AskDefine | Define closeup

Dictionary Definition

closeup n : a photograph taken at close range

User Contributed Dictionary

English

Pronunciation

/kləʊs'ʌp/

Noun

  1. In the context of "Filmology": A video or film recording made with the camera positioned close to an actor, often so that only the head or face is visible.

Quotations

Extensive Definition

In film and television, a close-up tightly frames a person or object. The most common close-ups are ones of actors' faces.
Close-ups are often used as cutaways from a more distant shot to show detail, such as characters' emotions, or some intricate activity by their hands. Close cuts to characters' faces are used far more often in television than in movies; they are especially common in soap operas. Television shows that do not use close-ups are often described as creating an immediate feeling of emotional distance from the characters.
Close-ups are also used for distinguishing main characters. Major characters are often given a close-up when they are introduced as a way of indicating their importance. Leading characters will have multiple close-ups. There is a long-standing stereotype of insecure actors desiring a close-up at every opportunity and counting the number of close-ups they received. An example of this stereotype occurs when the character Norma Desmond in Sunset Boulevard, announces "All right, Mr. DeMille, I'm ready for my close-up" as she is taken into police custody in the film's finale.
One disadvantage of close-ups is that they do not show the relative positions of people and things; overuse of close-ups can quickly confuse an audience.

The history of the close-up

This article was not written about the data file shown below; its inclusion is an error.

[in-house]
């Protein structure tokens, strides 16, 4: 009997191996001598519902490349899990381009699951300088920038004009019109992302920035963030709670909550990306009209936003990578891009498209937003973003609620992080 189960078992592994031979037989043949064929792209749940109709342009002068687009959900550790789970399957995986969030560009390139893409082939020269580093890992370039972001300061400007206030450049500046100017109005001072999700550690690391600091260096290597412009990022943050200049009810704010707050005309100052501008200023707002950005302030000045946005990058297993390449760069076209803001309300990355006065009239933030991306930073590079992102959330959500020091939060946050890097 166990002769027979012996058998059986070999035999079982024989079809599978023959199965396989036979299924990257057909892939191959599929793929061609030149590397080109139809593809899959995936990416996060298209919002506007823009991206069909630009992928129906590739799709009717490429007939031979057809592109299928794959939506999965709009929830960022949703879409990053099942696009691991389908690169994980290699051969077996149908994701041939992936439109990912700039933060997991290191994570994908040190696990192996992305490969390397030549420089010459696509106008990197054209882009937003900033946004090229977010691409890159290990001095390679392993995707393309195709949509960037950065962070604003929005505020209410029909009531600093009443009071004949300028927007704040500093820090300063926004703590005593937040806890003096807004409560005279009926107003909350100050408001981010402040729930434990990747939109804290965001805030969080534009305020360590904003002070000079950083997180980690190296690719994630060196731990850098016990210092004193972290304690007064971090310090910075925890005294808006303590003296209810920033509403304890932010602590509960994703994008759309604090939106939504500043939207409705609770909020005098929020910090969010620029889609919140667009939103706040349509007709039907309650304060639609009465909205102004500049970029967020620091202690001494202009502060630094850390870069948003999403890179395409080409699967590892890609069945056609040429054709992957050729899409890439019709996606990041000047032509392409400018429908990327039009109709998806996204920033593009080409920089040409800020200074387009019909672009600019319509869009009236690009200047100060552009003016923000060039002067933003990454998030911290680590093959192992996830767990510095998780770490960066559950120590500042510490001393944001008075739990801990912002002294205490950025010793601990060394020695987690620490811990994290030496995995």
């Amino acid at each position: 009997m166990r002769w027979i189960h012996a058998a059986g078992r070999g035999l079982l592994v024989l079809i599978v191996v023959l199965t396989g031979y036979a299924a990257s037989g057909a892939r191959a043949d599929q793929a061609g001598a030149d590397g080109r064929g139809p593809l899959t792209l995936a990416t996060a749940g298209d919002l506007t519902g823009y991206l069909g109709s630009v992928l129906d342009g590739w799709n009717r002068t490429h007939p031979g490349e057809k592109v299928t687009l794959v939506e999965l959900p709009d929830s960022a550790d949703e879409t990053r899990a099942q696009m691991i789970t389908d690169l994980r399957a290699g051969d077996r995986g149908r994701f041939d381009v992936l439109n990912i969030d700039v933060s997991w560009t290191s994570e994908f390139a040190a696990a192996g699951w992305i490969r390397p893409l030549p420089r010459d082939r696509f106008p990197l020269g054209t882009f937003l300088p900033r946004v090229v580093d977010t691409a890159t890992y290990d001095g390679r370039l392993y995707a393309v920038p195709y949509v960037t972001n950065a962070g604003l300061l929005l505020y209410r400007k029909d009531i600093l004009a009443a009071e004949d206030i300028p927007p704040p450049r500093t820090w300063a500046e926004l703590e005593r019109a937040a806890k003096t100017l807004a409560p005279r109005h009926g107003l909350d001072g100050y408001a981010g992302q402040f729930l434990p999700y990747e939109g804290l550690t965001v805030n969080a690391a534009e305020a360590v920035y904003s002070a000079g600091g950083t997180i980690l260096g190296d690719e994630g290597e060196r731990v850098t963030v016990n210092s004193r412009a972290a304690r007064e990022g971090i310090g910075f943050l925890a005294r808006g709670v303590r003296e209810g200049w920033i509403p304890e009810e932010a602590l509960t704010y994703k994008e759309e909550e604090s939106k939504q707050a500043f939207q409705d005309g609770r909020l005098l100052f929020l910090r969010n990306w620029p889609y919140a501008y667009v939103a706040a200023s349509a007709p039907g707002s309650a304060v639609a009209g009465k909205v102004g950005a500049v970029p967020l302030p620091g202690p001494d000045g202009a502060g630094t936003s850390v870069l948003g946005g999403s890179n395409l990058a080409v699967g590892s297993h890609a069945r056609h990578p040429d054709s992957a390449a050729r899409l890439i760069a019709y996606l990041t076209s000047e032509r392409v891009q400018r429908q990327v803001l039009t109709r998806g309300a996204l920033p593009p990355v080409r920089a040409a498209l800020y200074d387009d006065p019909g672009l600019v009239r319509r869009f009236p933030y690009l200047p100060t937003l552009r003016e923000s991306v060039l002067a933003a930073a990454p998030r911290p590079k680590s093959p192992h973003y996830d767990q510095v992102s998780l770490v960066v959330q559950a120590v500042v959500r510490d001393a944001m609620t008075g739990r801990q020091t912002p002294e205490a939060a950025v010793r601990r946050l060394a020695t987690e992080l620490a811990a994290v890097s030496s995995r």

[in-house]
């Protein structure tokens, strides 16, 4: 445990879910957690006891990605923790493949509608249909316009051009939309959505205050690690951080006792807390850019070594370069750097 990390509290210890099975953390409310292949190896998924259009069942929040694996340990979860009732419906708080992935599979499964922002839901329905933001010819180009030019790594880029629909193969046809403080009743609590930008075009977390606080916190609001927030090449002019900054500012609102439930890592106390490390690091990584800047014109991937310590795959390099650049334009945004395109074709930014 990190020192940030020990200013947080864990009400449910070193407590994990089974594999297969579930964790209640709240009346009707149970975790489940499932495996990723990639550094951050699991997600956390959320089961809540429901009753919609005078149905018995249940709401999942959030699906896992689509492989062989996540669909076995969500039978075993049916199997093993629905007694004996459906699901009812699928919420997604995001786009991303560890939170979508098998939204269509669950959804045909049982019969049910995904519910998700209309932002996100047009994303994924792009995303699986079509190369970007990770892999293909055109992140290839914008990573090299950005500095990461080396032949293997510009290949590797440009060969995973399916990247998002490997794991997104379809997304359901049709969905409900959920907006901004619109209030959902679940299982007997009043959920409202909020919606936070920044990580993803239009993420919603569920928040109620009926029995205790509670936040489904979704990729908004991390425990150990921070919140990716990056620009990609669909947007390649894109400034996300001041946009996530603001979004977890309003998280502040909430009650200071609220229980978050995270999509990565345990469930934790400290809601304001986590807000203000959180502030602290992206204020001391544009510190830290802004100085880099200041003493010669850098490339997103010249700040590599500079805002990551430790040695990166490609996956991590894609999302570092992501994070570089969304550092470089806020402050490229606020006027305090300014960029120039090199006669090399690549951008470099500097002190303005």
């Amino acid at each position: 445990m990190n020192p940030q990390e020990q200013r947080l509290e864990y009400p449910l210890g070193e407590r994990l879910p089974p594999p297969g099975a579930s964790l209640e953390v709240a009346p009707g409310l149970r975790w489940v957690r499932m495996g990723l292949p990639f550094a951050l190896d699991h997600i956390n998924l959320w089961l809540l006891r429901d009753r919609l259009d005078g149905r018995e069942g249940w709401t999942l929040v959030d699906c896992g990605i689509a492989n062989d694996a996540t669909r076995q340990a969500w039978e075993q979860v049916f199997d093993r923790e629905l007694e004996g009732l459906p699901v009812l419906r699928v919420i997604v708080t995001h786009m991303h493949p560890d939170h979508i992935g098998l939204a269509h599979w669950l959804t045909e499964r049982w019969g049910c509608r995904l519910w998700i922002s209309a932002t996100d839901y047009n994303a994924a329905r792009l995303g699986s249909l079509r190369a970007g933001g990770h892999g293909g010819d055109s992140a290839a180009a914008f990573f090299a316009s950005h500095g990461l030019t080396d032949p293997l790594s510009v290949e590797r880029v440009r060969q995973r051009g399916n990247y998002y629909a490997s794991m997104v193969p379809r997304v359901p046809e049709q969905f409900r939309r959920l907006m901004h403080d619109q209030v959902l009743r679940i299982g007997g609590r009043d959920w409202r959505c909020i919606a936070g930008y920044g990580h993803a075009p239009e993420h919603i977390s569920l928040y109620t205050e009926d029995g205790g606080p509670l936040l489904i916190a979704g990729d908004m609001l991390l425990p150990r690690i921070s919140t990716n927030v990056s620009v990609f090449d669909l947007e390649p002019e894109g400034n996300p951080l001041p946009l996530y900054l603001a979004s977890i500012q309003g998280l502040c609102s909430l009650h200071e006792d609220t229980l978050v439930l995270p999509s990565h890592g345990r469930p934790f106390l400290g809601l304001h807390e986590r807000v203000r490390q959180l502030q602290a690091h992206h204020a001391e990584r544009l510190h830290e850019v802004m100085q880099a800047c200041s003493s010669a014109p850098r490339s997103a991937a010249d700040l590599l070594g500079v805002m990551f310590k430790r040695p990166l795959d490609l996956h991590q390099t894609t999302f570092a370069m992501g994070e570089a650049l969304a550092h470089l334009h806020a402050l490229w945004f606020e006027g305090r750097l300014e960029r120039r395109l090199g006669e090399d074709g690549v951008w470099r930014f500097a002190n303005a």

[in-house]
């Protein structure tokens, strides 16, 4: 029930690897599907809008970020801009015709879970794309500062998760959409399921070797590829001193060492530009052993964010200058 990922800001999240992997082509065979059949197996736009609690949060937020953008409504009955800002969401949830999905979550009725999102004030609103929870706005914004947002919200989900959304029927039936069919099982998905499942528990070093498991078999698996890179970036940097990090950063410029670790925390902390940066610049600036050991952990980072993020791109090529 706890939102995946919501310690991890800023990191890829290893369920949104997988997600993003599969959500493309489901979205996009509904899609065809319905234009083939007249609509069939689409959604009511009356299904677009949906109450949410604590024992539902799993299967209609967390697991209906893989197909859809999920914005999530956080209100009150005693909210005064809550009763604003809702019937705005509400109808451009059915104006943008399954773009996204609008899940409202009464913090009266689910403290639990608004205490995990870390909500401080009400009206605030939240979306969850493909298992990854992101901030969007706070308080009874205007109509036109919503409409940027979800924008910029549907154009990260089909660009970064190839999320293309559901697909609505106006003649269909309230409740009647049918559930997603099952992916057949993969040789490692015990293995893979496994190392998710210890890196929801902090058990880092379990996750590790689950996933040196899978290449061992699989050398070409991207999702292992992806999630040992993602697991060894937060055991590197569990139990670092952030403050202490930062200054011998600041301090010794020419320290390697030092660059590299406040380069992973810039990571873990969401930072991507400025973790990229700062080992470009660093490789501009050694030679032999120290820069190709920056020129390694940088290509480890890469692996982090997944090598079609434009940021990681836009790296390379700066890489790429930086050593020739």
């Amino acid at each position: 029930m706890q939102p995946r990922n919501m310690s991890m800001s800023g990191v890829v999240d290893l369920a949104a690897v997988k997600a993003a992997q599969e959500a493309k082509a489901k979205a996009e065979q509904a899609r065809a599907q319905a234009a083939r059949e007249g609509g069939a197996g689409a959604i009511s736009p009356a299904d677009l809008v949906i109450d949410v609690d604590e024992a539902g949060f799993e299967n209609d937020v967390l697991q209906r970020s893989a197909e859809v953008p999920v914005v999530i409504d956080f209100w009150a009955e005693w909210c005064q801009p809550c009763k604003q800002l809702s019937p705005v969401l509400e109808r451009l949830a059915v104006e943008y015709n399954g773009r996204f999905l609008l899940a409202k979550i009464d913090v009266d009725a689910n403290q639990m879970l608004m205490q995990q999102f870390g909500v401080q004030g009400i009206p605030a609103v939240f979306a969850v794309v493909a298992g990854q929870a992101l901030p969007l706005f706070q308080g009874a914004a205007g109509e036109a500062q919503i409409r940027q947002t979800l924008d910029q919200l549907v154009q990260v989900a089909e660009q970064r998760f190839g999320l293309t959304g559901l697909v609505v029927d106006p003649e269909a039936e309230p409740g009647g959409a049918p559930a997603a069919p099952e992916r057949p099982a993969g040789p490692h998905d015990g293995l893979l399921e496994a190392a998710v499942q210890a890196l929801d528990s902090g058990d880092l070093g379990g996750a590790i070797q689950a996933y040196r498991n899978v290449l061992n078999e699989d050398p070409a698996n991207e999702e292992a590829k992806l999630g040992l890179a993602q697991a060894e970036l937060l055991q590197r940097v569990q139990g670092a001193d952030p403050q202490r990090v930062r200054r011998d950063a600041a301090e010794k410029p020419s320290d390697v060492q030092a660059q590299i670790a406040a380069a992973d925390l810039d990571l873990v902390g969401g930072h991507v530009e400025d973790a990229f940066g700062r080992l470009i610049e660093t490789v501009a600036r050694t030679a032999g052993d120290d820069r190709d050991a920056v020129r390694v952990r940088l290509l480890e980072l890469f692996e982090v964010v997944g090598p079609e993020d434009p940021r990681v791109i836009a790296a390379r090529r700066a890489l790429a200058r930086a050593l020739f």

The earliest filmmakers — such as Thomas Edison, Auguste and Louis Lumière and Georges Méliès — tended not to use close-ups and preferred to frame their subjects in long shots. Film historians disagree as to which filmmaker first used a close-up, but it's clear that D.W. Griffith was an early master of the technique. Previous filmmakers had used it, just not to the same effect or with the same understanding of its potential. For example, one of Griffith's short films, The Lonedale Operator (1911), makes significant use of a close-up of a wrench that a character had pretended was a gun.
Over the years, the close-up has framed actors' faces more and more tightly. For instance, in the 1960s, Sergio Leone pioneered a technique of using extreme close-ups (ECUs or XCUs) that show no more than the actors' eyes.

Close-ups in Photography

Close-ups in still image photography are common.

Reference

  • Film Art: An Introduction

See also

closeup in German: Closeup
closeup in Persian: کلوزآپ
closeup in Italian: Close-up
closeup in Dutch: Close-up
closeup in Japanese: クローズアップ
closeup in Polish: Zbliżenie
Privacy Policy, About Us, Terms and Conditions, Contact Us
Permission is granted to copy, distribute and/or modify this document under the terms of the GNU Free Documentation License, Version 1.2
Material from Wikipedia, Wiktionary, Dict
Valid HTML 4.01 Strict, Valid CSS Level 2.1